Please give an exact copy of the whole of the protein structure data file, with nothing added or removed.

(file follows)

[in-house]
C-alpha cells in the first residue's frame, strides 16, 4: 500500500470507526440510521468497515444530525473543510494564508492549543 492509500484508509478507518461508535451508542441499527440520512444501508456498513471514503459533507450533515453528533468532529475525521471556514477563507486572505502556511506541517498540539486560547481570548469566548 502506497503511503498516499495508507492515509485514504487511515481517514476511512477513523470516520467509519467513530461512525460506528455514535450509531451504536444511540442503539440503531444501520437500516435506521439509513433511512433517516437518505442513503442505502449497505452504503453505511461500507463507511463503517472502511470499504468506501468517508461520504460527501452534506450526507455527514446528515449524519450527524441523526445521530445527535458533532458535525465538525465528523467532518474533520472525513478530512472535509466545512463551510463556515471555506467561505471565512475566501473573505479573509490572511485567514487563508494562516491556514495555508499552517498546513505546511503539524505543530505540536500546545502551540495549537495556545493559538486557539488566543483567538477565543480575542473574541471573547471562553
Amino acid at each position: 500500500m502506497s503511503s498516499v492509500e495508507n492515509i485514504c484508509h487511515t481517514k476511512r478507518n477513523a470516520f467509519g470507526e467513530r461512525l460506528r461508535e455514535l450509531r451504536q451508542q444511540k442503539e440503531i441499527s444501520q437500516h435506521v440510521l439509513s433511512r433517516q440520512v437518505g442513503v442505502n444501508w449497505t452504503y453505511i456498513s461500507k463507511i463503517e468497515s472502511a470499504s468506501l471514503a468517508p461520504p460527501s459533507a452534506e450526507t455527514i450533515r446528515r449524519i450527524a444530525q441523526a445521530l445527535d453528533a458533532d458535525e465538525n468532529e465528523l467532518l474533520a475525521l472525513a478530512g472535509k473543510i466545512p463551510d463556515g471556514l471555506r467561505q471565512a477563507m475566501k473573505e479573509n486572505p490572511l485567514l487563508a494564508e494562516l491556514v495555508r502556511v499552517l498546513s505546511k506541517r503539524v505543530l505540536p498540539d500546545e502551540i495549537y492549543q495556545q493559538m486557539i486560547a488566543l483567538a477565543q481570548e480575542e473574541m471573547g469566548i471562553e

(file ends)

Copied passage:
[in-house]
C-alpha cells in the first residue's frame, strides 16, 4: 500500500470507526440510521468497515444530525473543510494564508492549543 492509500484508509478507518461508535451508542441499527440520512444501508456498513471514503459533507450533515453528533468532529475525521471556514477563507486572505502556511506541517498540539486560547481570548469566548 502506497503511503498516499495508507492515509485514504487511515481517514476511512477513523470516520467509519467513530461512525460506528455514535450509531451504536444511540442503539440503531444501520437500516435506521439509513433511512433517516437518505442513503442505502449497505452504503453505511461500507463507511463503517472502511470499504468506501468517508461520504460527501452534506450526507455527514446528515449524519450527524441523526445521530445527535458533532458535525465538525465528523467532518474533520472525513478530512472535509466545512463551510463556515471555506467561505471565512475566501473573505479573509490572511485567514487563508494562516491556514495555508499552517498546513505546511503539524505543530505540536500546545502551540495549537495556545493559538486557539488566543483567538477565543480575542473574541471573547471562553
Amino acid at each position: 500500500m502506497s503511503s498516499v492509500e495508507n492515509i485514504c484508509h487511515t481517514k476511512r478507518n477513523a470516520f467509519g470507526e467513530r461512525l460506528r461508535e455514535l450509531r451504536q451508542q444511540k442503539e440503531i441499527s444501520q437500516h435506521v440510521l439509513s433511512r433517516q440520512v437518505g442513503v442505502n444501508w449497505t452504503y453505511i456498513s461500507k463507511i463503517e468497515s472502511a470499504s468506501l471514503a468517508p461520504p460527501s459533507a452534506e450526507t455527514i450533515r446528515r449524519i450527524a444530525q441523526a445521530l445527535d453528533a458533532d458535525e465538525n468532529e465528523l467532518l474533520a475525521l472525513a478530512g472535509k473543510i466545512p463551510d463556515g471556514l471555506r467561505q471565512a477563507m475566501k473573505e479573509n486572505p490572511l485567514l487563508a494564508e494562516l491556514v495555508r502556511v499552517l498546513s505546511k506541517r503539524v505543530l505540536p498540539d500546545e502551540i495549537y492549543q495556545q493559538m486557539i486560547a488566543l483567538a477565543q481570548e480575542e473574541m471573547g469566548i471562553e